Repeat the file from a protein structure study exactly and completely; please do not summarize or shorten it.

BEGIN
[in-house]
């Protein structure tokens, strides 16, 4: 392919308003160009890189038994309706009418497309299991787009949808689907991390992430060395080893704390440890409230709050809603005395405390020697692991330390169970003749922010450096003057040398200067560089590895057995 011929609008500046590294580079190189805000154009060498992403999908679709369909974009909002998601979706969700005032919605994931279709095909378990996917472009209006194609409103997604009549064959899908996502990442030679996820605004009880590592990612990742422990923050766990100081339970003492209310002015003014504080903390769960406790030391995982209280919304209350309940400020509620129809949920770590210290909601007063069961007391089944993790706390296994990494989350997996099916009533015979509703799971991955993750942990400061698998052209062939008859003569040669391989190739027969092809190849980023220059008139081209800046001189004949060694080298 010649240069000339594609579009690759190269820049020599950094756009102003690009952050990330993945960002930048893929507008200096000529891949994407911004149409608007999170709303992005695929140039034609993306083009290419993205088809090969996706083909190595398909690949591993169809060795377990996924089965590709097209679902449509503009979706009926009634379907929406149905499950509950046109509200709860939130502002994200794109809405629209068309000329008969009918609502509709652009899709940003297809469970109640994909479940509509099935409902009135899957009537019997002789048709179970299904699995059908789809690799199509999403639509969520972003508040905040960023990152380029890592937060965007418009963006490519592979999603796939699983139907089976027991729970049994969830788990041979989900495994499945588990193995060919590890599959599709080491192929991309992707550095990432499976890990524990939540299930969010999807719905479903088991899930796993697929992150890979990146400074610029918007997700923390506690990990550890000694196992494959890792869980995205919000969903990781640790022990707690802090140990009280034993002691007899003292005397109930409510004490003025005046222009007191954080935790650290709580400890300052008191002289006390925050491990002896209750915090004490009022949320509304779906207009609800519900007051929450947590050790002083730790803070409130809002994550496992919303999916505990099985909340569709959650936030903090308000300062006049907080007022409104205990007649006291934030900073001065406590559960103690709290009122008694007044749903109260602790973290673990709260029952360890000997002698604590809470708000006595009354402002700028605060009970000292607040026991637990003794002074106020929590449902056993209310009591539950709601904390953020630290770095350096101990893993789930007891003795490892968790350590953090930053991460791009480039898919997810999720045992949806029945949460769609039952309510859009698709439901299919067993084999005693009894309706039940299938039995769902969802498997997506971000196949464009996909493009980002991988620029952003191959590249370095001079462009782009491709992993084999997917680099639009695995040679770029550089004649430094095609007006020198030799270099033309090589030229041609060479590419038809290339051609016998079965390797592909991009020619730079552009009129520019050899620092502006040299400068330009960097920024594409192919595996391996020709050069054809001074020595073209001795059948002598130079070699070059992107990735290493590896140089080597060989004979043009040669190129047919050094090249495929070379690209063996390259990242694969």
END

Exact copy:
[in-house]
């Protein structure tokens, strides 16, 4: 392919308003160009890189038994309706009418497309299991787009949808689907991390992430060395080893704390440890409230709050809603005395405390020697692991330390169970003749922010450096003057040398200067560089590895057995 011929609008500046590294580079190189805000154009060498992403999908679709369909974009909002998601979706969700005032919605994931279709095909378990996917472009209006194609409103997604009549064959899908996502990442030679996820605004009880590592990612990742422990923050766990100081339970003492209310002015003014504080903390769960406790030391995982209280919304209350309940400020509620129809949920770590210290909601007063069961007391089944993790706390296994990494989350997996099916009533015979509703799971991955993750942990400061698998052209062939008859003569040669391989190739027969092809190849980023220059008139081209800046001189004949060694080298 010649240069000339594609579009690759190269820049020599950094756009102003690009952050990330993945960002930048893929507008200096000529891949994407911004149409608007999170709303992005695929140039034609993306083009290419993205088809090969996706083909190595398909690949591993169809060795377990996924089965590709097209679902449509503009979706009926009634379907929406149905499950509950046109509200709860939130502002994200794109809405629209068309000329008969009918609502509709652009899709940003297809469970109640994909479940509509099935409902009135899957009537019997002789048709179970299904699995059908789809690799199509999403639509969520972003508040905040960023990152380029890592937060965007418009963006490519592979999603796939699983139907089976027991729970049994969830788990041979989900495994499945588990193995060919590890599959599709080491192929991309992707550095990432499976890990524990939540299930969010999807719905479903088991899930796993697929992150890979990146400074610029918007997700923390506690990990550890000694196992494959890792869980995205919000969903990781640790022990707690802090140990009280034993002691007899003292005397109930409510004490003025005046222009007191954080935790650290709580400890300052008191002289006390925050491990002896209750915090004490009022949320509304779906207009609800519900007051929450947590050790002083730790803070409130809002994550496992919303999916505990099985909340569709959650936030903090308000300062006049907080007022409104205990007649006291934030900073001065406590559960103690709290009122008694007044749903109260602790973290673990709260029952360890000997002698604590809470708000006595009354402002700028605060009970000292607040026991637990003794002074106020929590449902056993209310009591539950709601904390953020630290770095350096101990893993789930007891003795490892968790350590953090930053991460791009480039898919997810999720045992949806029945949460769609039952309510859009698709439901299919067993084999005693009894309706039940299938039995769902969802498997997506971000196949464009996909493009980002991988620029952003191959590249370095001079462009782009491709992993084999997917680099639009695995040679770029550089004649430094095609007006020198030799270099033309090589030229041609060479590419038809290339051609016998079965390797592909991009020619730079552009009129520019050899620092502006040299400068330009960097920024594409192919595996391996020709050069054809001074020595073209001795059948002598130079070699070059992107990735290493590896140089080597060989004979043009040669190129047919050094090249495929070379690209063996390259990242694969």